I’m old enough to remember when people thought the GOP had a strong field lined up for the next cycle, with no need for dark horses. Which is to say, I’m more than six months old.
Pence is also quietly cultivating influential Washington figures such as Bill Kristol and Gary Bauer, while becoming one of the loudest voices attacking Common Core, a set of education benchmarks that has sparked a revolt among tea party activists.
The moves all bear the hallmarks of a potential run for president in 2016 — and some Republican leaders have begun talking up Pence as an under-the-radar standard-bearer who could return the GOP to the White House, according to interviews with more than two dozen prominent Republicans. They say the talk-radio-host-turned-congressman-turned-governor has the capacity to electrify grass-roots voters while uniting the constituencies that make up today’s deeply divided Republican Party.
“Pence could bridge really every group — the social conservatives, the fiscal conservatives, the foreign policy conservatives,” said Chris Chocola, president of the Club for Growth and a friend of Pence’s. “He’s not viewed as a fringe guy.”…
“In the last few months, people have reached out,” Pence said. “I’m listening.”
Actually, the money quote from the article isn’t in that excerpt. It’s this one, from Pence himself: “I am someone who doesn’t believe there is something wrong with the Republican agenda.” That’s an … interesting message to run on as the potential nominee of a party that’s been shellacked two elections in a row and, with great fanfare, engaged in a formal rebranding after the 2012 campaign. The most dynamic Republican pols of the last year are all about changing the party’s agenda. Most obviously, Rand Paul’s been pushing NSA reform and sentencing reforms; less conspicuously, Mike Lee’s proposed several pro-family economic measures. Virtually everyone in the prospective presidential field supports some form of immigration reform. It’d be supremely ironic if, after the rise of the tea party and people like Paul and Lee tugging the GOP in many different new directions, we ended up with a nominee who’s running explicitly on the idea of “if it ain’t broke, don’t fix it.”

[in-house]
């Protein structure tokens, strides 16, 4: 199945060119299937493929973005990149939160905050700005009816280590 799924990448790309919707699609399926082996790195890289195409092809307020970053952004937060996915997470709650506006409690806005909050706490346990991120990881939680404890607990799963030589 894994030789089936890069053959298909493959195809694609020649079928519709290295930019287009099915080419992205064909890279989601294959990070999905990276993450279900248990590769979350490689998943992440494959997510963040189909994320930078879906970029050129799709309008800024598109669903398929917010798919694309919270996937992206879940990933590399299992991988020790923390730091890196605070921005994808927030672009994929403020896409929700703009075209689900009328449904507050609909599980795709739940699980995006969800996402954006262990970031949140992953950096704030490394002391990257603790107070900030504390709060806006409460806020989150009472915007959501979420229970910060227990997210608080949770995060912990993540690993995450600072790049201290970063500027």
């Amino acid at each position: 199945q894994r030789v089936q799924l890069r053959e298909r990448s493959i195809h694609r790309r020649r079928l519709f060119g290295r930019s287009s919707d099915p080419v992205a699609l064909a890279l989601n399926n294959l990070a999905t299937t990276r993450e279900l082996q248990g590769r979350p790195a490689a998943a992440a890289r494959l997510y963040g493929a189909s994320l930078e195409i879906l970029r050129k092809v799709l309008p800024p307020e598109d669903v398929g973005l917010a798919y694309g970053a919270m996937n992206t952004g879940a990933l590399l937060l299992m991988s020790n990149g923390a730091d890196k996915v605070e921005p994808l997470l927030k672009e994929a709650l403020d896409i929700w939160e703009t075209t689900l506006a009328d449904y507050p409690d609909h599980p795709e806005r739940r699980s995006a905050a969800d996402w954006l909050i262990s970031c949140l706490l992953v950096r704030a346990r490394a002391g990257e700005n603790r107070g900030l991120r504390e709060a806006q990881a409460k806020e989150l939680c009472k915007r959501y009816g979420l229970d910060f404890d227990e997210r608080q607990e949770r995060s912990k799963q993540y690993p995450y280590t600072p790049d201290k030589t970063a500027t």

If you missed it last month, here’s my earlier post on Pence’s candidacy. The smartest critique of him in the WaPo story comes from Grover Norquist, who wonders what Pence’s “big thing” is. Scott Walker’s “big thing” is beating the unions in Wisconsin; if Pence ends up competing with him to be the “compromise candidate,” who’s respected by both the establishment and the grassroots, what has he accomplished to warrant picking him over Walker? (The same can be said for Rubio and Jindal, both of whom may also end up jockeying for the “compromise candidate” slot.) Pence has gotten out in front of opposing Common Core, but people who follow that issue closely like the boss emeritus think his opposition is mostly cosmetic. Maybe Pence’s “big thing” is simply the fact that he’s an exceptionally safe choice, almost to the point of blandness. Everyone else in the field has liabilities that will annoy some Republicans; even Walker, I think, might run into trouble on immigration. But Pence is, famously, a “full-spectrum conservative.” The fact that he’s saying outright that he thinks there’s nothing wrong with the GOP’s agenda might be reassuring to undecided voters faced with hard choices in the primaries between hawks and doves, social moderates and social conservatives, and so forth. I think McCain got nominated in 2008 because GOP voters ultimately decided he was the safest choice; Romney was also the safest in 2012. Maybe all he has to do is jump in, keep his head down while the rest of the field nukes each other, and then accept the nomination when voters decide it’s all too much and they should just stick with the inoffensive conservative guy from the midwest.